Open Access Dissertation
Date of Award
The nature of American identity is highly contested in the twenty-first century. This dissertation seeks to understand how this state of uncertainty produces a rhetorical opening for new and unimagined rhetorical possibilities. As citizens lose faith in the narratives that have defined national identity, the populace becomes open to a new narrative and a new figure to represent American identity. I argue that the hip hop mogul, or what I label the Hustler, seizes this rhetorical opportunity to rewrite the narrative of the Self-Made Man, a narrative that has historically been figured as white and masculine. The Self-Made Man is important to understandings of American identity because this figure has come to represent the ideal citizen-subject. To accurately account for the rhetorical force of the Hustler, this dissertation proposes that the field of rhetoric consider a theory that accounts for improbable rhetorical texts and performances. I turn to the theories developed by Lawrence Grossberg to identify the conditions that give rise to the improbable rhetorical texts of the Hustler. Using Grossberg's approach of conjunctural analysis, and applying his theory of embedded/disembedded domains, I account for the Hustler's emergence and the rhetorical strategies he employs. I illustrate this exploration with a thematic analysis of Decoded, the autobiography of Jay-Z, an exemplar Hustler. I argue that the Hustler is a significant rhetorical figure, in that he produces and performs a new mode of black masculinity that is unlike seen previously in the popular American imagination. This mode of black masculinity disrupts and shifts long held governing logics that have ordered notions of race in America. By recasting the Self-Made Man, as black, and thereby also proposing a new view of the United States, the Hustler produces a new sensibility of achieving success in America. The traveling of this new Hustler sensibility to unintended and unimagined audiences illustrates, not only the impact of the Hustler on American identity, but also, points to why a theory that accounts for improbable rhetorics is needed by the field.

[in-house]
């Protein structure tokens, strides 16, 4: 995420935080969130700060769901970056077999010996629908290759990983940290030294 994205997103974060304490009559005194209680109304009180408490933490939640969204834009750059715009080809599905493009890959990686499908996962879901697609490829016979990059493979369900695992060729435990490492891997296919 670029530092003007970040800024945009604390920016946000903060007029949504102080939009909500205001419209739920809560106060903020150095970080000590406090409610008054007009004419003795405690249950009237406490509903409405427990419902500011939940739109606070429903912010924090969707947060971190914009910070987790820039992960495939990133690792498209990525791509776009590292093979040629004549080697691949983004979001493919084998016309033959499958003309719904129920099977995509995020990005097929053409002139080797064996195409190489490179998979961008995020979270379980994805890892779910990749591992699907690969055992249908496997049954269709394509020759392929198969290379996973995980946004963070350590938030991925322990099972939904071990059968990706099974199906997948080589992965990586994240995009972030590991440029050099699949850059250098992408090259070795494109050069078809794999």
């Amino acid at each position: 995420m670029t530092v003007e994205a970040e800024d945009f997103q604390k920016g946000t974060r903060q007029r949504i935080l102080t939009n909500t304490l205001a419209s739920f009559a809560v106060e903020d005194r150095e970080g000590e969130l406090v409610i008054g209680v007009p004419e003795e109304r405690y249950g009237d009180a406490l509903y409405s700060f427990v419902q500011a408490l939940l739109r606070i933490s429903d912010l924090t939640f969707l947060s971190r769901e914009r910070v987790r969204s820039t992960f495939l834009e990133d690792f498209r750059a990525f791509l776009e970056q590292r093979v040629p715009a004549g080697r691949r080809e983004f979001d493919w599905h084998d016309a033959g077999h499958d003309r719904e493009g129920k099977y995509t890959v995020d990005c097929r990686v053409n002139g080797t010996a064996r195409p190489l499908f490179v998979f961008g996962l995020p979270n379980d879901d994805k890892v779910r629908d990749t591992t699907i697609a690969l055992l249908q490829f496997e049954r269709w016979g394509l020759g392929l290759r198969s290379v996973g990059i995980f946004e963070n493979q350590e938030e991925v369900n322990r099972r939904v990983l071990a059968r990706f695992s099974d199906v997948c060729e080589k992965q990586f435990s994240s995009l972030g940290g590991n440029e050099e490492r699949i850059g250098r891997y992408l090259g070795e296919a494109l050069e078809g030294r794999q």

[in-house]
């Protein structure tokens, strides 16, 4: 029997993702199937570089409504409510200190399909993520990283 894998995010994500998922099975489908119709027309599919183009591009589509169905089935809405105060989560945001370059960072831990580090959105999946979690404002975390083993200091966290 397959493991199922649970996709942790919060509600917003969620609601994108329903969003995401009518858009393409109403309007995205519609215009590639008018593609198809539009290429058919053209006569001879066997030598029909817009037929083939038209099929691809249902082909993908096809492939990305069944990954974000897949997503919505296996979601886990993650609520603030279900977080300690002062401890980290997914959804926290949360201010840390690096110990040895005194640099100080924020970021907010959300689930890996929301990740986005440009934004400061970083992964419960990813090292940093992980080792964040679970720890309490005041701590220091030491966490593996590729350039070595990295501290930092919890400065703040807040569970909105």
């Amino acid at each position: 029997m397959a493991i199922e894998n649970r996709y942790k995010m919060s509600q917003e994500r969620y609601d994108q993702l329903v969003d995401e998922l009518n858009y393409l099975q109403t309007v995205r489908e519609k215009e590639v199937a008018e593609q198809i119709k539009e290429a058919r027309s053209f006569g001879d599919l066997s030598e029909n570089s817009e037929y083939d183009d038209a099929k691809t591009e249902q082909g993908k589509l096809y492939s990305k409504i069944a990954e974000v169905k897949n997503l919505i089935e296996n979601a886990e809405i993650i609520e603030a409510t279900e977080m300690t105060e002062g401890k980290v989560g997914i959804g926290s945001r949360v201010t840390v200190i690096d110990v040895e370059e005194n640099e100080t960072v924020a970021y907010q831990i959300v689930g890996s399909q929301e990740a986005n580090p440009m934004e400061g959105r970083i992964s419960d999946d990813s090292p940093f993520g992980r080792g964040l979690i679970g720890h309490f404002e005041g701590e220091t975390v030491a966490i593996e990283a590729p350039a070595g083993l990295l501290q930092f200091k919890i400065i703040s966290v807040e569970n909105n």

Naumoff, Marylou Renee, "The Rhetoric Of The Hip Hop Hustler: Shifting Representations Of American Identity" (2014). Wayne State University Dissertations. 1052.